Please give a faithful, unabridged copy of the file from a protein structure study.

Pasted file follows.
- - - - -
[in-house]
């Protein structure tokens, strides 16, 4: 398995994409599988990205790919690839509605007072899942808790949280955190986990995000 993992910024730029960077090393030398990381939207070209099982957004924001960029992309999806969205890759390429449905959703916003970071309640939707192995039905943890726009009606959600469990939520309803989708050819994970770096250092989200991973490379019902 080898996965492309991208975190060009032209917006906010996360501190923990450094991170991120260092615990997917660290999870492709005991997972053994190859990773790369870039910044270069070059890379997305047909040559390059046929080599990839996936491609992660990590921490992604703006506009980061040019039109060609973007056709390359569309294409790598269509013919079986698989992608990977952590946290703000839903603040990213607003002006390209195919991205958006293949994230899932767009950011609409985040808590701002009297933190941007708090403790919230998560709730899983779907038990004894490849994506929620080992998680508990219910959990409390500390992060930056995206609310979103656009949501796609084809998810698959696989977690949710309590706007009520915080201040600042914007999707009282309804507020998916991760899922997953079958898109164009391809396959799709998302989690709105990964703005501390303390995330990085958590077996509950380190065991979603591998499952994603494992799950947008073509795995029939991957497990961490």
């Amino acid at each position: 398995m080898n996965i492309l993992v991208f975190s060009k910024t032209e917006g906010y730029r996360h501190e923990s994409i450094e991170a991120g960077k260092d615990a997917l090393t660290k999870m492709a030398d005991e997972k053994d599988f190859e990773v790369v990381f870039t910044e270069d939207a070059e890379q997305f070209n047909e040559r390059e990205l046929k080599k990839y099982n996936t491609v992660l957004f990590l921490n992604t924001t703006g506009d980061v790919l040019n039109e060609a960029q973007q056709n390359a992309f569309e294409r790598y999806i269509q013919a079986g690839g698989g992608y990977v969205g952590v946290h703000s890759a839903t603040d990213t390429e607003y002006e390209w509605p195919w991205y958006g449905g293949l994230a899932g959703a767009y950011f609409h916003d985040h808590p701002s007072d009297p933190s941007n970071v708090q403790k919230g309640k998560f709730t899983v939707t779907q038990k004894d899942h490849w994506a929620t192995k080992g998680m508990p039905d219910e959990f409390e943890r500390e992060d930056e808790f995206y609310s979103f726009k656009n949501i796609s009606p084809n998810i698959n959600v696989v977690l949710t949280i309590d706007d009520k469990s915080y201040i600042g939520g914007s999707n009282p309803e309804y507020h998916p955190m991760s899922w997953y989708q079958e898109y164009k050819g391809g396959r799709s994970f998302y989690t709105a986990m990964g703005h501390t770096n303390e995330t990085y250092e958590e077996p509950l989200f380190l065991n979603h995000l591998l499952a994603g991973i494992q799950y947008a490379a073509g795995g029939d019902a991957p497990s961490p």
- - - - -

[in-house]
């Protein structure tokens, strides 16, 4: 398995994409599988990205790919690839509605007072899942808790949280955190986990995000 993992910024730029960077090393030398990381939207070209099982957004924001960029992309999806969205890759390429449905959703916003970071309640939707192995039905943890726009009606959600469990939520309803989708050819994970770096250092989200991973490379019902 080898996965492309991208975190060009032209917006906010996360501190923990450094991170991120260092615990997917660290999870492709005991997972053994190859990773790369870039910044270069070059890379997305047909040559390059046929080599990839996936491609992660990590921490992604703006506009980061040019039109060609973007056709390359569309294409790598269509013919079986698989992608990977952590946290703000839903603040990213607003002006390209195919991205958006293949994230899932767009950011609409985040808590701002009297933190941007708090403790919230998560709730899983779907038990004894490849994506929620080992998680508990219910959990409390500390992060930056995206609310979103656009949501796609084809998810698959696989977690949710309590706007009520915080201040600042914007999707009282309804507020998916991760899922997953079958898109164009391809396959799709998302989690709105990964703005501390303390995330990085958590077996509950380190065991979603591998499952994603494992799950947008073509795995029939991957497990961490």
């Amino acid at each position: 398995m080898n996965i492309l993992v991208f975190s060009k910024t032209e917006g906010y730029r996360h501190e923990s994409i450094e991170a991120g960077k260092d615990a997917l090393t660290k999870m492709a030398d005991e997972k053994d599988f190859e990773v790369v990381f870039t910044e270069d939207a070059e890379q997305f070209n047909e040559r390059e990205l046929k080599k990839y099982n996936t491609v992660l957004f990590l921490n992604t924001t703006g506009d980061v790919l040019n039109e060609a960029q973007q056709n390359a992309f569309e294409r790598y999806i269509q013919a079986g690839g698989g992608y990977v969205g952590v946290h703000s890759a839903t603040d990213t390429e607003y002006e390209w509605p195919w991205y958006g449905g293949l994230a899932g959703a767009y950011f609409h916003d985040h808590p701002s007072d009297p933190s941007n970071v708090q403790k919230g309640k998560f709730t899983v939707t779907q038990k004894d899942h490849w994506a929620t192995k080992g998680m508990p039905d219910e959990f409390e943890r500390e992060d930056e808790f995206y609310s979103f726009k656009n949501i796609s009606p084809n998810i698959n959600v696989v977690l949710t949280i309590d706007d009520k469990s915080y201040i600042g939520g914007s999707n009282p309803e309804y507020h998916p955190m991760s899922w997953y989708q079958e898109y164009k050819g391809g396959r799709s994970f998302y989690t709105a986990m990964g703005h501390t770096n303390e995330t990085y250092e958590e077996p509950l989200f380190l065991n979603h995000l591998l499952a994603g991973i494992q799950y947008a490379a073509g795995g029939d019902a991957p497990s961490p």